April 3, 1942 – The day when Japanese troops staged its final attack against the Allied forces camped in Bataan, the peninsula which guarded Manila Bay. Its taking was vital. At that time, the Philippines was the last bulwark of the Allies in the Western Pacific.
Only nine hours after the Japanese attacked Pearl Harbor, December 8 saw a surprise bombing raid by the Japanese on Clark Field, Luzon. And like the former, this attack was unexpected and came as a shock. It marked the start of the Japanese Imperial Army’s efforts to conquer the then American-governed Philippines.
Initially, the Allies’ military plan for the Philippine’s defense against the enemies – code-named Orange – was for the soldiers to retreat to Bataan and hold their ground there until reinforcements from Hawaii, would come through. However, the heavy losses the Americans sustained in Clark Field and at Pearl Harbor made Orange, an impossible plan implement.
Seeing this, General Douglas MacArthur, USAFFE [US Armed Forces in the Far East] commander since July 1941, opted for a more daring defensive campaign — employing Filipino troops to stop the invading enemies as they landed on the beaches of Luzon. However, MacArthur underestimated the Japanese and overestimated the capabilities of the Filipino soldiers. The latter were under-trained and poorly led Moreover, the ammunition the local soldiers had dated back to the Great War. They were obsolete.
When MacArthur’s daring military strategy ended in dismal failure, he switched back to adopting plan Orange and sent all his troops to the safety of Bataan. He also moved USAFFE’s HQ to Corregidor Island. Unfortunately, the general’s bold beach campaign ended with the troops being left little supplies of food and ammo as most of these were dispersed for MacArthur’s failed plan only to be left behind after the soldiers fled in haste.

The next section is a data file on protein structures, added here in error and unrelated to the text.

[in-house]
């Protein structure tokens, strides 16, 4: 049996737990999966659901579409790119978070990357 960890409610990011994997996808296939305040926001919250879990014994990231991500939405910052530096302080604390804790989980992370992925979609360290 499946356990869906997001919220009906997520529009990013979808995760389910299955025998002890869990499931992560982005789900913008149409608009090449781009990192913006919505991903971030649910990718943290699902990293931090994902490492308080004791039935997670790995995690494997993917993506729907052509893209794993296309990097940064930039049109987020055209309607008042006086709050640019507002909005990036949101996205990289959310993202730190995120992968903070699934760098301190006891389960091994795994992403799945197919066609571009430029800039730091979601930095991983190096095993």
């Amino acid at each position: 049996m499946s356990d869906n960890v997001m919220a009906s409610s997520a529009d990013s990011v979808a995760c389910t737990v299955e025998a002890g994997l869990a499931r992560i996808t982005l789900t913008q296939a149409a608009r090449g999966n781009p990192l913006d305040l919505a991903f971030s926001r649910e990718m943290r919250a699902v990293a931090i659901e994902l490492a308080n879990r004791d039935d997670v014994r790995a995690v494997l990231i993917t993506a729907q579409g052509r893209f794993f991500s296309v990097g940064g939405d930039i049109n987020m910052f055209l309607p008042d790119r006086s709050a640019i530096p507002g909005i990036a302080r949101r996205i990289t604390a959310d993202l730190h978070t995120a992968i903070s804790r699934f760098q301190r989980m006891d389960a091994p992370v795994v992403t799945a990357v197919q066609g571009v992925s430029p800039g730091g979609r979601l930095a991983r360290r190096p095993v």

The Last Stand
In March 1942 and all the other territories within the Pacific and Southeast Asia had succumbed to the control of the Japanese Imperial Army. All except the Philippines particularly Bataan and Corregidor where General Douglas MacArthur and his men were stationed.
MacArthur had only visited Bataan from Corregidor once, throughout the fighting on January 10, 1942 and this made many Americans very disenchanted. While the Filipinos remained devoted to the general, MacArthur became the butt of the American soldiers’ cruel jokes. They sensed that with their chief gone, they could become “fodder to the enemies”.
That same month, though, MacArthur fled to Australia per order of then US President Franklin D. Roosevelt. Lt. Gen. Jonathan Wainwright was made the commander of USAFFE and was given command of Corregidor. Maj. Gen. Edward P. King Jr. was put in command over the Bataan troops.
The Sad End